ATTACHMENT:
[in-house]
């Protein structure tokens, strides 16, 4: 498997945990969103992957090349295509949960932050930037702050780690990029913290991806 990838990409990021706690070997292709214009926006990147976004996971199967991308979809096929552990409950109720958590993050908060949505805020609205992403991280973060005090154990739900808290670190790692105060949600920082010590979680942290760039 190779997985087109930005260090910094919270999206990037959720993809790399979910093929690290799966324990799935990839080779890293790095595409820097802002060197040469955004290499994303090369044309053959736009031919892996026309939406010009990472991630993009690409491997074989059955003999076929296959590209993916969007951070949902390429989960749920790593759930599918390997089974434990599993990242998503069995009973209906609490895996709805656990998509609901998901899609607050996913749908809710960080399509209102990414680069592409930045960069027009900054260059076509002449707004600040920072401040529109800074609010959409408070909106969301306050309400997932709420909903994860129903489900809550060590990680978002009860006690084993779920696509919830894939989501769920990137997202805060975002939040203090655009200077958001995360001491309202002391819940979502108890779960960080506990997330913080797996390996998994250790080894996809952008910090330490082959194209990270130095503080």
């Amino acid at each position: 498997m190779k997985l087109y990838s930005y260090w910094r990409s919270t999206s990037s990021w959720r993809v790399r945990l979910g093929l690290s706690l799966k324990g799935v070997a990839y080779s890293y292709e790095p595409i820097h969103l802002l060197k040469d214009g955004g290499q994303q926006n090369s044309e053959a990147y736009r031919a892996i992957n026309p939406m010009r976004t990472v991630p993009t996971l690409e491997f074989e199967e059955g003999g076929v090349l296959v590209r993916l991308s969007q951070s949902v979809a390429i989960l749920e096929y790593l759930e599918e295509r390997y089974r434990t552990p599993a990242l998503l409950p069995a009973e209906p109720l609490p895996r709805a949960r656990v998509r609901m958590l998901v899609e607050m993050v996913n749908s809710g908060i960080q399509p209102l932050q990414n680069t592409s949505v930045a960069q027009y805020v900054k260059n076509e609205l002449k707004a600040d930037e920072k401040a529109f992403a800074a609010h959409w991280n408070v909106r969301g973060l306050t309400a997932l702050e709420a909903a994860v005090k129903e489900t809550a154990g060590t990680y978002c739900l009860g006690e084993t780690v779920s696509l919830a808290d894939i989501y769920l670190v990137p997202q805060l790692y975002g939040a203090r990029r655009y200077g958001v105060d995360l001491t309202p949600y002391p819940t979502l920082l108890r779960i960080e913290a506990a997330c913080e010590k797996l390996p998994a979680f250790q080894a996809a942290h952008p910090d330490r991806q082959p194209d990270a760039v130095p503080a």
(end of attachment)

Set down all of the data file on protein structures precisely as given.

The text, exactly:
[in-house]
């Protein structure tokens, strides 16, 4: 498997945990969103992957090349295509949960932050930037702050780690990029913290991806 990838990409990021706690070997292709214009926006990147976004996971199967991308979809096929552990409950109720958590993050908060949505805020609205992403991280973060005090154990739900808290670190790692105060949600920082010590979680942290760039 190779997985087109930005260090910094919270999206990037959720993809790399979910093929690290799966324990799935990839080779890293790095595409820097802002060197040469955004290499994303090369044309053959736009031919892996026309939406010009990472991630993009690409491997074989059955003999076929296959590209993916969007951070949902390429989960749920790593759930599918390997089974434990599993990242998503069995009973209906609490895996709805656990998509609901998901899609607050996913749908809710960080399509209102990414680069592409930045960069027009900054260059076509002449707004600040920072401040529109800074609010959409408070909106969301306050309400997932709420909903994860129903489900809550060590990680978002009860006690084993779920696509919830894939989501769920990137997202805060975002939040203090655009200077958001995360001491309202002391819940979502108890779960960080506990997330913080797996390996998994250790080894996809952008910090330490082959194209990270130095503080």
């Amino acid at each position: 498997m190779k997985l087109y990838s930005y260090w910094r990409s919270t999206s990037s990021w959720r993809v790399r945990l979910g093929l690290s706690l799966k324990g799935v070997a990839y080779s890293y292709e790095p595409i820097h969103l802002l060197k040469d214009g955004g290499q994303q926006n090369s044309e053959a990147y736009r031919a892996i992957n026309p939406m010009r976004t990472v991630p993009t996971l690409e491997f074989e199967e059955g003999g076929v090349l296959v590209r993916l991308s969007q951070s949902v979809a390429i989960l749920e096929y790593l759930e599918e295509r390997y089974r434990t552990p599993a990242l998503l409950p069995a009973e209906p109720l609490p895996r709805a949960r656990v998509r609901m958590l998901v899609e607050m993050v996913n749908s809710g908060i960080q399509p209102l932050q990414n680069t592409s949505v930045a960069q027009y805020v900054k260059n076509e609205l002449k707004a600040d930037e920072k401040a529109f992403a800074a609010h959409w991280n408070v909106r969301g973060l306050t309400a997932l702050e709420a909903a994860v005090k129903e489900t809550a154990g060590t990680y978002c739900l009860g006690e084993t780690v779920s696509l919830a808290d894939i989501y769920l670190v990137p997202q805060l790692y975002g939040a203090r990029r655009y200077g958001v105060d995360l001491t309202p949600y002391p819940t979502l920082l108890r779960i960080e913290a506990a997330c913080e010590k797996l390996p998994a979680f250790q080894a996809a942290h952008p910090d330490r991806q082959p194209d990270a760039v130095p503080a």